This App Developer thingy

For a long time I said I was an app developer. It’s true and false. It’s true because I’m a computer engineer, I programmed quite a lot of desktop applications (mainly image analysis / artificial intelligence softwares). I also did a lot a php/mysql programming and also other network, linux and web stuff. And yeah, I also worked on a lot of stuff not at all related to computer science. And it was great but not in term of “apps”… So when I say I’m an app developer it’s not completely true because, people automatically think iphone apps (and this is what I wish I meant too). I worked on many “test” iphone apps but I didn’t publish any yet. And I feel bad about it. I always had a “good reason” to do something else – because website design and consulting pay the bills faster than trying to understand the App Store business. So in the past year I spent a lot of time on some short-term projects that didn’t bring me much instead on focusing on the app programming. Now my goal is to make this app thing work. That being said, I’ll still dedicate some time to work on some side web and consulting projects on the way because it’s not too difficult and it pays the bills.

What I’m working on now

Right now I’m working (almost) like a maniac on a meditation app I started a while ago. It’s a project I had for a year and along the way I came up with all sorts off ideas to make it really satisfying and yet simple. So what was supposed to be done in a couple of weeks took me a bit longer and I’m really happy with what it became…

I’ll write more about it and make a small promotional site when I’ll have a beta version, hopefully in September. The app should be on the store in October if everything’s ok. Since it’s the first app I will publish on the App Store, I have no idea how it will go with Apple review. I think I did everything right but perhaps they will come up with some coding norm that I wasn’t aware of. Surprise, surprise…

After that, I have a couple of other apps on paper. These should not take as long as a year to come. The more I code apps the more I feel comfortable to make them quickly. I also have some kick-ass designer friends who give me great insights. It helps… I can easily convince myself that what I do is awesome when in fact it’s total bullshit. Dear designer friends, you piss me off sometimes but I’m glad you do.

App marketing

I made some research and a lot of reading on app marketing. There’s a lot of ‘get rich quickly’ formulas around that sound more like big scams when you start to make research in this area. But I also found some stuff on how to make apps that make a difference and how to optimize your keywords, title, screenshots, etc…I’m really excited about that actually. The App Store is a close system so it seems a little more feasible to follow a couple of rules to get into the game. (oh yeah… when I say “App Store, I mean, the Apple App Store… I want to focus exclusively on iphone/ipad apps. The Android platform is kind of mess for developers from what I’ve seen and I don’t want to waste my time figuring it out)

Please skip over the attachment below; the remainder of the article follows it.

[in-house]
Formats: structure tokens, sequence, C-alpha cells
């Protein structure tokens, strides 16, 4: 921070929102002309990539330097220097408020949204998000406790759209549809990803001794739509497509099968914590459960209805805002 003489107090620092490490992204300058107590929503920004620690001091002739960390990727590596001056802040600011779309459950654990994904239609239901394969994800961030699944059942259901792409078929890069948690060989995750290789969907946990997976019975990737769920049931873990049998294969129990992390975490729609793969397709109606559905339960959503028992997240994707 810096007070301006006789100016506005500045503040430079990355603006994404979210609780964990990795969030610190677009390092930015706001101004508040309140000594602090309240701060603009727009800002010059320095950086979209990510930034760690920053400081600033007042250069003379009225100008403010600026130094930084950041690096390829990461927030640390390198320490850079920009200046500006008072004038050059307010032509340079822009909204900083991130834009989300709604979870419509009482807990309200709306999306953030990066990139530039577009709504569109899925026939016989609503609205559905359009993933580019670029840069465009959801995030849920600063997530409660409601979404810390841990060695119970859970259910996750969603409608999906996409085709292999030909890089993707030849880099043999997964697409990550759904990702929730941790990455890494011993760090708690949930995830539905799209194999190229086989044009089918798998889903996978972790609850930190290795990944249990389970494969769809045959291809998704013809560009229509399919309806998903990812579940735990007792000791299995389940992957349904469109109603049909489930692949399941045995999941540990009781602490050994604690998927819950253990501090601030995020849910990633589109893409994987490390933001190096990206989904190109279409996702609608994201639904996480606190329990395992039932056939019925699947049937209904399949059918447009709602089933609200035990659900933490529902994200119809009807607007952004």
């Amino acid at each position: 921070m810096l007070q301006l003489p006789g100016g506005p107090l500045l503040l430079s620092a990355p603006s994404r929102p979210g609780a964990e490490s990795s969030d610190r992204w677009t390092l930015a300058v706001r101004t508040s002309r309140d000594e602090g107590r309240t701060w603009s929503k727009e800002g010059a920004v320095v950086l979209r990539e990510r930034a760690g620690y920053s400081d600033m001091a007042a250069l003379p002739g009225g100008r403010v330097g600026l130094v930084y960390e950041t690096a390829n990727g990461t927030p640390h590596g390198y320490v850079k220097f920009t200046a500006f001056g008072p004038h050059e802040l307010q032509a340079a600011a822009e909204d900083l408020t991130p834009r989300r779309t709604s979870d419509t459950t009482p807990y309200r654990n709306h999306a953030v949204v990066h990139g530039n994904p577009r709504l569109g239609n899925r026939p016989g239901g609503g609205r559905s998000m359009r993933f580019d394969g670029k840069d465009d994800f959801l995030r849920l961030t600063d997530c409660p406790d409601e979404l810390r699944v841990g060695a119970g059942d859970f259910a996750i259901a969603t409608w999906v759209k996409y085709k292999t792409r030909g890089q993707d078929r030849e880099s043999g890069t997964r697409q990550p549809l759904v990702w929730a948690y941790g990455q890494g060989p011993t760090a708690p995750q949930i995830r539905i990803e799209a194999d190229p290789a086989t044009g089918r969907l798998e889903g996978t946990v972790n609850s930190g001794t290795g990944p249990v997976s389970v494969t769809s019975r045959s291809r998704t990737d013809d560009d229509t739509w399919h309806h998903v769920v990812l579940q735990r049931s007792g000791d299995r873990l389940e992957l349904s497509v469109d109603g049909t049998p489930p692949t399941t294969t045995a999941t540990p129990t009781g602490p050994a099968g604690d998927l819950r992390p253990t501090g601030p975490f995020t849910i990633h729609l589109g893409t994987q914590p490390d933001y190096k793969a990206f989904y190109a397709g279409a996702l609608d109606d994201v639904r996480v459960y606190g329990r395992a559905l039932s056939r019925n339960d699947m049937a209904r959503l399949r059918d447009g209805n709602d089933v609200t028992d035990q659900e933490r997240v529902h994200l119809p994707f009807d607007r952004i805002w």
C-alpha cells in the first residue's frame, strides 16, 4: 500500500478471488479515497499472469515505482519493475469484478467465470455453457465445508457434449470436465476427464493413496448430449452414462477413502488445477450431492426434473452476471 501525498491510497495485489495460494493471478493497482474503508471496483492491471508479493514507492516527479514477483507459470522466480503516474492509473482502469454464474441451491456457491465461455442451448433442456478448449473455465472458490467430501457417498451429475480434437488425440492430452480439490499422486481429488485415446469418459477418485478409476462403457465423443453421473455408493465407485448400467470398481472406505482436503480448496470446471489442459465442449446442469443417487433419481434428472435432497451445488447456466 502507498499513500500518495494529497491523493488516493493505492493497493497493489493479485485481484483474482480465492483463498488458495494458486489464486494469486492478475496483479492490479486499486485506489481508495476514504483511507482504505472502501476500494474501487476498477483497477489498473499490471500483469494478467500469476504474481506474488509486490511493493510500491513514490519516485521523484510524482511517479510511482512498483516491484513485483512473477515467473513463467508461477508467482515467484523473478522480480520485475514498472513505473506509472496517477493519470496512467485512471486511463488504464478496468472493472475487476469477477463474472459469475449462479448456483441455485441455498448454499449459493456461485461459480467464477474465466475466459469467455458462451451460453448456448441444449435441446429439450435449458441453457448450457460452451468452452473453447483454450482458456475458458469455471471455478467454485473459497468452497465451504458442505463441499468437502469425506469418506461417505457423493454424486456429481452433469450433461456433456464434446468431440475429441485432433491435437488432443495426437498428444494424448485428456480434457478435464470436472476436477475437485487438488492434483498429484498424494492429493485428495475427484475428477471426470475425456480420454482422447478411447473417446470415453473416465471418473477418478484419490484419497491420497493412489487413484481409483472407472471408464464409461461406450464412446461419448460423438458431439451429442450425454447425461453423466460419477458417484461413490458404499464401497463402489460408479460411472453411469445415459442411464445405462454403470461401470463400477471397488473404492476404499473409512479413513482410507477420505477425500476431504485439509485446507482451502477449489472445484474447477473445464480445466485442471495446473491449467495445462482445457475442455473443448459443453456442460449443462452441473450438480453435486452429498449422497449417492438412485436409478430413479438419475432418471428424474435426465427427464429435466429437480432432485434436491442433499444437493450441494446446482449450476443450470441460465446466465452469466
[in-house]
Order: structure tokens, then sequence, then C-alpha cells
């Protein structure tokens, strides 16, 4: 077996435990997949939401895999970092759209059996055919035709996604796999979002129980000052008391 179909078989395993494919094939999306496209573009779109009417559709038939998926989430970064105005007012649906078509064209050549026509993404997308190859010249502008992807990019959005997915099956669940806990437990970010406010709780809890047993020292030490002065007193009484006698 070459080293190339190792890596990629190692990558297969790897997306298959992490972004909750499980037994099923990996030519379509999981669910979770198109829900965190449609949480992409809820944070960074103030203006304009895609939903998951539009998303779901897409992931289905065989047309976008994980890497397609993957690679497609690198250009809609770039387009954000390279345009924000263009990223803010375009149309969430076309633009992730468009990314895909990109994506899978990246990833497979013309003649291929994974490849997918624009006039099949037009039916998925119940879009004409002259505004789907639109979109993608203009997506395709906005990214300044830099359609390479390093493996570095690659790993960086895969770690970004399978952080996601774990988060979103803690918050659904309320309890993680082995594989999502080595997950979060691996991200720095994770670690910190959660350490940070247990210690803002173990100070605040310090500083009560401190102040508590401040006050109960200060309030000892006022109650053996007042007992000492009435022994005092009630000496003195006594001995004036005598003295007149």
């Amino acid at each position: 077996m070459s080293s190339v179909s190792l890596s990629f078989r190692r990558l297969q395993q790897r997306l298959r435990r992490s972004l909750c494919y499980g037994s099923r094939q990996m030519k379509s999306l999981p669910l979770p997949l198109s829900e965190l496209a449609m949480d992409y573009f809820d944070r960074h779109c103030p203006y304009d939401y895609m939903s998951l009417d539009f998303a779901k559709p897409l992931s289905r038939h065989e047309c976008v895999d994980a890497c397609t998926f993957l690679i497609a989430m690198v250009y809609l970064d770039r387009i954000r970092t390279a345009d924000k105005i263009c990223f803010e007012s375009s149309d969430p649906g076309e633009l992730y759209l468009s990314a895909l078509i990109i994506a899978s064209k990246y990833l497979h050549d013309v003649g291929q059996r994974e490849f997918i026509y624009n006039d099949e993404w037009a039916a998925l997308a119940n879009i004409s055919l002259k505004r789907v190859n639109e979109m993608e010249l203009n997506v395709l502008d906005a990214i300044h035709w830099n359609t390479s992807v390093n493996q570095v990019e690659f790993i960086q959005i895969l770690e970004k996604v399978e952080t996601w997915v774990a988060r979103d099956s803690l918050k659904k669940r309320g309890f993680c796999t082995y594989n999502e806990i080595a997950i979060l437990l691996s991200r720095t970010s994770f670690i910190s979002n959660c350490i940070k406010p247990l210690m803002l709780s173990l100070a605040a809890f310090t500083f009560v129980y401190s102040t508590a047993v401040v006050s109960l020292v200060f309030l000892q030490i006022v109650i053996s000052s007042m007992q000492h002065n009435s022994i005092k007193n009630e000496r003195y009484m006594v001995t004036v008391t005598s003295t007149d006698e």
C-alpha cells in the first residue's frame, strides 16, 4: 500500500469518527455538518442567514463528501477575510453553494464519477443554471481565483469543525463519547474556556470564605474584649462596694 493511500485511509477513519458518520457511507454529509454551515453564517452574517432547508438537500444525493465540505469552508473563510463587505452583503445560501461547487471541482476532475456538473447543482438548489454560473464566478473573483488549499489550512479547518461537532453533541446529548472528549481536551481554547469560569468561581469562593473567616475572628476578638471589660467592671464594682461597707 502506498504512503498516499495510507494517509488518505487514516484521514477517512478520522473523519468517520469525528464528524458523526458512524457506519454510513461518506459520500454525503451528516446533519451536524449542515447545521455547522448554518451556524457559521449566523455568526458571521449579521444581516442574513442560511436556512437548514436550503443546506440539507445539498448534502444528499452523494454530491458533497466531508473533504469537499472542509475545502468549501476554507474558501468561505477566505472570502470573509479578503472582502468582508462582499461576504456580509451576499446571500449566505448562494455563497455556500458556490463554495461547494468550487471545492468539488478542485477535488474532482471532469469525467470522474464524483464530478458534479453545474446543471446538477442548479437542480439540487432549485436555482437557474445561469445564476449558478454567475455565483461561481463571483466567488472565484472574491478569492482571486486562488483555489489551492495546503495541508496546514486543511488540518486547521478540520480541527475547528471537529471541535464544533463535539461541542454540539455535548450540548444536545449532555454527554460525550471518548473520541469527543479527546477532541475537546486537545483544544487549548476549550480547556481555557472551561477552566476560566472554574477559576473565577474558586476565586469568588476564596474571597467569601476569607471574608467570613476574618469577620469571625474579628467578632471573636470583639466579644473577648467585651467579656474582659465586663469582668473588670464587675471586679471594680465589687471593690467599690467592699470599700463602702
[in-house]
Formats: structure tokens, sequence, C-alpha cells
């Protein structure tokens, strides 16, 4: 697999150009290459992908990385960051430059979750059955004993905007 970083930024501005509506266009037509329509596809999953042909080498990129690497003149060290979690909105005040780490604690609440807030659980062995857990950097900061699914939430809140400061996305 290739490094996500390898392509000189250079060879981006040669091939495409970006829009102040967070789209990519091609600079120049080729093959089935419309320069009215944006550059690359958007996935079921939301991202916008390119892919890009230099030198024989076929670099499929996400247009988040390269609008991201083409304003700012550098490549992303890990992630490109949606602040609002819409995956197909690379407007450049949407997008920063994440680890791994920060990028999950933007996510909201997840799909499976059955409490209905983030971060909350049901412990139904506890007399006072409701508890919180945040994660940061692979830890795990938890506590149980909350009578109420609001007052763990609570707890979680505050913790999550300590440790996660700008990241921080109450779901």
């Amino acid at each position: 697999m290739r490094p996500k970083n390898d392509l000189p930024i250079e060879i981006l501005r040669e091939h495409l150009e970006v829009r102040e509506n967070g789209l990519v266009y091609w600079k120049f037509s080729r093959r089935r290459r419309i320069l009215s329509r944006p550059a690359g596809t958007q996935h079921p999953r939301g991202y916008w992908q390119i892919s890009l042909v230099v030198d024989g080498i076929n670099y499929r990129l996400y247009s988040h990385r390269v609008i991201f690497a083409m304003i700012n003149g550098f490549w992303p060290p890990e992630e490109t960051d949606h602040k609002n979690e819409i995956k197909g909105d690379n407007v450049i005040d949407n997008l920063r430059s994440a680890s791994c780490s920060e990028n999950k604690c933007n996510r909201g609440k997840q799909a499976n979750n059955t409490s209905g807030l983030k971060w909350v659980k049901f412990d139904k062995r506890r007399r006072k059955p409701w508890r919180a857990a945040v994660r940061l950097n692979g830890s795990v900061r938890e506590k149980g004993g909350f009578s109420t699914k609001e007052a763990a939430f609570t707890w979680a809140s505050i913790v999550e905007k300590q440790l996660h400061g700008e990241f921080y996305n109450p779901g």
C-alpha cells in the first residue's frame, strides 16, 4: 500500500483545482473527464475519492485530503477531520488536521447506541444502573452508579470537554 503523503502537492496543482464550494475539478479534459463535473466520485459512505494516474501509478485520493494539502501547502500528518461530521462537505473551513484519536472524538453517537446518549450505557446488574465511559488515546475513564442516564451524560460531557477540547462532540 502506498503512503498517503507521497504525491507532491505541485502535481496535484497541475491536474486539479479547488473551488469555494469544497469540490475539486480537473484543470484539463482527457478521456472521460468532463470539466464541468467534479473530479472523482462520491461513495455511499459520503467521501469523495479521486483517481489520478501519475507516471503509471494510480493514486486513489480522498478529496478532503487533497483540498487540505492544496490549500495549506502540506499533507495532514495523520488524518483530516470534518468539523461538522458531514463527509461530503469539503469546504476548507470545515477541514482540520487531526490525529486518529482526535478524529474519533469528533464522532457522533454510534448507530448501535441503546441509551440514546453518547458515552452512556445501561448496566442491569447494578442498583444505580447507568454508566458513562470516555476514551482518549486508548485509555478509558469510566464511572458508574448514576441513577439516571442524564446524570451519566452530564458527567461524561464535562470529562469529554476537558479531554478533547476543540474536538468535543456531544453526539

Also, even if a revolutionary idea will make you rich, it’s really really (really!) hard to come up with one. And it’s funny actually because when you talk about app ideas with people, many of them think that it’s easy to have a really unique idea and get rich. But believe me, try to have an awesome app idea and then make some research and see how millions of developers already executed your idea. My plan is to make a good amount of apps during this coming year (what “good amount” means? We’ll see…) and test different kind of apps and marketing strategies to see what really works.

Getting better

Finally this App entrepreneur ambition might seem like a big dream, but I see a lot of guys who are not smarter than anybody and manage to make a decent income from the App Store. So I’m asking myself “Why not me?”. I believe it really is artificial limitation. I’m not really surrounded by truly awesome entrepreneurs who did it and it keeps my reference system pretty low (see this post by Niall Doherty who expressed it better that I can). Actually if I didn’t focus on this project it’s surely because the task seems kind of too difficult. But in the past I surpassed really difficult challenges and now that I think about them they were not that bad. I definitely need to put a little more energy into this.

So yeah… Will this App thing work? Will I be able to make some money from my apps? Will this project evolve into something else?

Keeping reading the blog if you want to know 🙂

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Small victories

I don’t really like weekends. I mean, yes I do like weekends and I like to just relax and enjoy life but I generally don’t feel good about myself at the end of Sunday if I just kicked back and did nothing for two days – whereas I feel really great after a Tuesday of good work. That’s my thing, I need to get stuff done.